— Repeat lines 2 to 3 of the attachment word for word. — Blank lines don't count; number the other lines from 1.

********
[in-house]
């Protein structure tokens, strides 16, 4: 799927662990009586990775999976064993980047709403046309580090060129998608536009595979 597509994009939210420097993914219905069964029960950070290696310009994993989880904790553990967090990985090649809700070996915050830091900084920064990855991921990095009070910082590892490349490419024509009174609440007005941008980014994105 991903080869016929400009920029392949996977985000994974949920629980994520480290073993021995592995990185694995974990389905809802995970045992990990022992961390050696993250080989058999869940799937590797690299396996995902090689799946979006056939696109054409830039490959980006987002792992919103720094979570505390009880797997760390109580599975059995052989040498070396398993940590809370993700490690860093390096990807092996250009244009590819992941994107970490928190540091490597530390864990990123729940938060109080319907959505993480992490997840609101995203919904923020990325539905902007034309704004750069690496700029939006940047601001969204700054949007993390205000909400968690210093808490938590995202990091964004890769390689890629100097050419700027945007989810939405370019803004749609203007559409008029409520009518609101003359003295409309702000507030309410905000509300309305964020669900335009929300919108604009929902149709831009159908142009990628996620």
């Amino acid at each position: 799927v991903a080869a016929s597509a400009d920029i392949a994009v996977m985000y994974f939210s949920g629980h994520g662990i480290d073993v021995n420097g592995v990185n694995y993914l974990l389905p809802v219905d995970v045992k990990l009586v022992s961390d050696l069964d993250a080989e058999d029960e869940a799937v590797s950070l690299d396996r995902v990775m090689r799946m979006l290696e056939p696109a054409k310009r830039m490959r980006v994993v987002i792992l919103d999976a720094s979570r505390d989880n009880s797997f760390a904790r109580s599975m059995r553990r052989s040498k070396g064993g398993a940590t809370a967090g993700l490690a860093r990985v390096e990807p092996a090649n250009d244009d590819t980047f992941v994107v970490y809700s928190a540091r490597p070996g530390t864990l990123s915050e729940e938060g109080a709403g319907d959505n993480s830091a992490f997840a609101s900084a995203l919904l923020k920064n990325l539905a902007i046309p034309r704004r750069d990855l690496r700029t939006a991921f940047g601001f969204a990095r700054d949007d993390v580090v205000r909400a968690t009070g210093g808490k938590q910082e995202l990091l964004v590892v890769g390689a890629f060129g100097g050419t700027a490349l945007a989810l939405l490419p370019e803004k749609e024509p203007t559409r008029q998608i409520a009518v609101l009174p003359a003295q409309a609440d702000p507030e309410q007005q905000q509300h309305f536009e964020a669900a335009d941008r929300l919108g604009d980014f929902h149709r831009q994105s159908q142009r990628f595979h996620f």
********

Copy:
């Protein structure tokens, strides 16, 4: 799927662990009586990775999976064993980047709403046309580090060129998608536009595979 597509994009939210420097993914219905069964029960950070290696310009994993989880904790553990967090990985090649809700070996915050830091900084920064990855991921990095009070910082590892490349490419024509009174609440007005941008980014994105 991903080869016929400009920029392949996977985000994974949920629980994520480290073993021995592995990185694995974990389905809802995970045992990990022992961390050696993250080989058999869940799937590797690299396996995902090689799946979006056939696109054409830039490959980006987002792992919103720094979570505390009880797997760390109580599975059995052989040498070396398993940590809370993700490690860093390096990807092996250009244009590819992941994107970490928190540091490597530390864990990123729940938060109080319907959505993480992490997840609101995203919904923020990325539905902007034309704004750069690496700029939006940047601001969204700054949007993390205000909400968690210093808490938590995202990091964004890769390689890629100097050419700027945007989810939405370019803004749609203007559409008029409520009518609101003359003295409309702000507030309410905000509300309305964020669900335009929300919108604009929902149709831009159908142009990628996620």
């Amino acid at each position: 799927v991903a080869a016929s597509a400009d920029i392949a994009v996977m985000y994974f939210s949920g629980h994520g662990i480290d073993v021995n420097g592995v990185n694995y993914l974990l389905p809802v219905d995970v045992k990990l009586v022992s961390d050696l069964d993250a080989e058999d029960e869940a799937v590797s950070l690299d396996r995902v990775m090689r799946m979006l290696e056939p696109a054409k310009r830039m490959r980006v994993v987002i792992l919103d999976a720094s979570r505390d989880n009880s797997f760390a904790r109580s599975m059995r553990r052989s040498k070396g064993g398993a940590t809370a967090g993700l490690a860093r990985v390096e990807p092996a090649n250009d244009d590819t980047f992941v994107v970490y809700s928190a540091r490597p070996g530390t864990l990123s915050e729940e938060g109080a709403g319907d959505n993480s830091a992490f997840a609101s900084a995203l919904l923020k920064n990325l539905a902007i046309p034309r704004r750069d990855l690496r700029t939006a991921f940047g601001f969204a990095r700054d949007d993390v580090v205000r909400a968690t009070g210093g808490k938590q910082e995202l990091l964004v590892v890769g390689a890629f060129g100097g050419t700027a490349l945007a989810l939405l490419p370019e803004k749609e024509p203007t559409r008029q998608i409520a009518v609101l009174p003359a003295q409309a609440d702000p507030e309410q007005q905000q509300h309305f536009e964020a669900a335009d941008r929300l919108g604009d980014f929902h149709r831009q994105s159908q142009r990628f595979h996620f």